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Timber, science and statecraft: the emergence of modern forest resource economic thought in Germany

Research paper by Esa-;Jussi Viitala

Indexed on: 08 Sep '16Published on: 01 Sep '16Published in: European Journal of Forest Research



Abstract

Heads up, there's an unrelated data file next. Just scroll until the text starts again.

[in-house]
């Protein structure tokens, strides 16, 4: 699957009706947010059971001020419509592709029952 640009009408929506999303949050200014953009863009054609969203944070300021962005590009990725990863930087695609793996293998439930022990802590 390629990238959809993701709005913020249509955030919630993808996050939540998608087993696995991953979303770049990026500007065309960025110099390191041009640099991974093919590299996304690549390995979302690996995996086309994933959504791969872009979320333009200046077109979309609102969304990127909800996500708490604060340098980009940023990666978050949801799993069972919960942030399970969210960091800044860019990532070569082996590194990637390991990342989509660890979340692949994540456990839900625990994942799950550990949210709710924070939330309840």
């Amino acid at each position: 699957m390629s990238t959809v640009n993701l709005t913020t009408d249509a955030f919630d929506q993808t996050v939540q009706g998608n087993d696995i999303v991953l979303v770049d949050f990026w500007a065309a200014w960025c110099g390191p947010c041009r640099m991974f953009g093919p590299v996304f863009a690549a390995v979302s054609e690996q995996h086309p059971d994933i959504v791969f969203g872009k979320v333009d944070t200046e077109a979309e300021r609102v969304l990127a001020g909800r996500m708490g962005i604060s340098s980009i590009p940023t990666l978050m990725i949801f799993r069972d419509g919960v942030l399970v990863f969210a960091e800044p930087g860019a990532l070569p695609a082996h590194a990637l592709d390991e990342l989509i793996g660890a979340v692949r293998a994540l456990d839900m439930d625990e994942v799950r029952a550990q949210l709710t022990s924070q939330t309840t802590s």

Abstract German foresters in the eighteenth and early nineteenth century were in many respects pioneers of modern renewable natural resource economic thought. This article examines how modern resource-based thinking emerged in German forestry and how it was shaped by prevailing political ideologies and intellectual movements. It is shown that the idea of the capital nature and value of forests was introduced in the mid-eighteenth century by Georg Heinrich Zincke, one of the earliest major German economists. His compatriots in mining and forestry took these economic principles further, presenting a few years later explicit comparisons on the profitability of different forest management regimes. These pioneering insights and calculations, published almost exactly 250 years ago, prompted further development of modern forest economic thinking. This intellectual process culminated in the discovery of the celebrated Faustmann model, perhaps the oldest formal description of natural resource use that is still theoretically valid.AbstractGerman foresters in the eighteenth and early nineteenth century were in many respects pioneers of modern renewable natural resource economic thought. This article examines how modern resource-based thinking emerged in German forestry and how it was shaped by prevailing political ideologies and intellectual movements. It is shown that the idea of the capital nature and value of forests was introduced in the mid-eighteenth century by Georg Heinrich Zincke, one of the earliest major German economists. His compatriots in mining and forestry took these economic principles further, presenting a few years later explicit comparisons on the profitability of different forest management regimes. These pioneering insights and calculations, published almost exactly 250 years ago, prompted further development of modern forest economic thinking. This intellectual process culminated in the discovery of the celebrated Faustmann model, perhaps the oldest formal description of natural resource use that is still theoretically valid.